Nothing is more important in continuous integration than making sure that your automated builds are fast. Speed is key because the process will have to run several times each day with triggers around each merge or commit.

Another important thing to be aware of is where your continuous integration process ends and where your continuous delivery/deployment processes begin. If you want to avoid overburdening your continuous integration process, being very careful about what phase you are applying each part of your test suite in is absolutely paramount.

Overview of continuous integration and delivery process
Overview of continuous integration and delivery process

If you are ready to set up continuous integration server for your projects, check out our step-by-step guide how to set up mobile projects in Codemagic for Android, iOS, React Native or Flutter projects.

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A best practice is that continuous integration should normally tackle things such as unit tests and artifact scans for the best results. Tests that take application infrastructure into account are best saved for continuous delivery and deployment processes.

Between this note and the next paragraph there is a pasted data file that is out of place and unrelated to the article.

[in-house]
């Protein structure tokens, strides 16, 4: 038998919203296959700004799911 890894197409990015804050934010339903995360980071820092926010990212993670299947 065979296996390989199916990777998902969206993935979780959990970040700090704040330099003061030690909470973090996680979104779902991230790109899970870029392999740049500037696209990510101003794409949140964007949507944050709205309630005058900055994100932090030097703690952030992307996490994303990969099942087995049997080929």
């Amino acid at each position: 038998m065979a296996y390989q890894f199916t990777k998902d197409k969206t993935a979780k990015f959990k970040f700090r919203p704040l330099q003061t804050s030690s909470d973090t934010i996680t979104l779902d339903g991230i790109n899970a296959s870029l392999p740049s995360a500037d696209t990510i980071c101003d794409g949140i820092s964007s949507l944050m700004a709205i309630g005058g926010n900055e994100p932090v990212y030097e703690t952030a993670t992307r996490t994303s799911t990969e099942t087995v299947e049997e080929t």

What is Continuous Delivery?

In continuous delivery(CD), all code changes are automatically deployed to either a testing or production environment right from the build stage, which practically makes this process a direct extension of continuous integration.

Continuous Delivery
Continuous Delivery

This essentially means that not only is your testing process automated, so is your release process. This means that you can deploy your changes at any time with just one click.

Your team can confirm the best schedule for its purposes when it comes to continuous delivery. Releases can be daily, but don’t have to be if that doesn’t suit your team and product. However, getting the best results from CI/CD usually implies that you should be deploying to production in small batches as early as possible, simply because it’s easier to test and troubleshoot that way.

While continuous deployment focuses on the actual deployment of code, continuous delivery is more focused on the release schedule and strategy.

What is Continuous Deployment?

Continuous deployment (CD) takes the entire process of continuous delivery a step further by releasing every change that passes through the production pipeline directly to your clients. If an automated test fails, then the change will not be sent, but if everything checks out in testing, the changes are deployed automatically.

Continuous Deployment
Continuous Deployment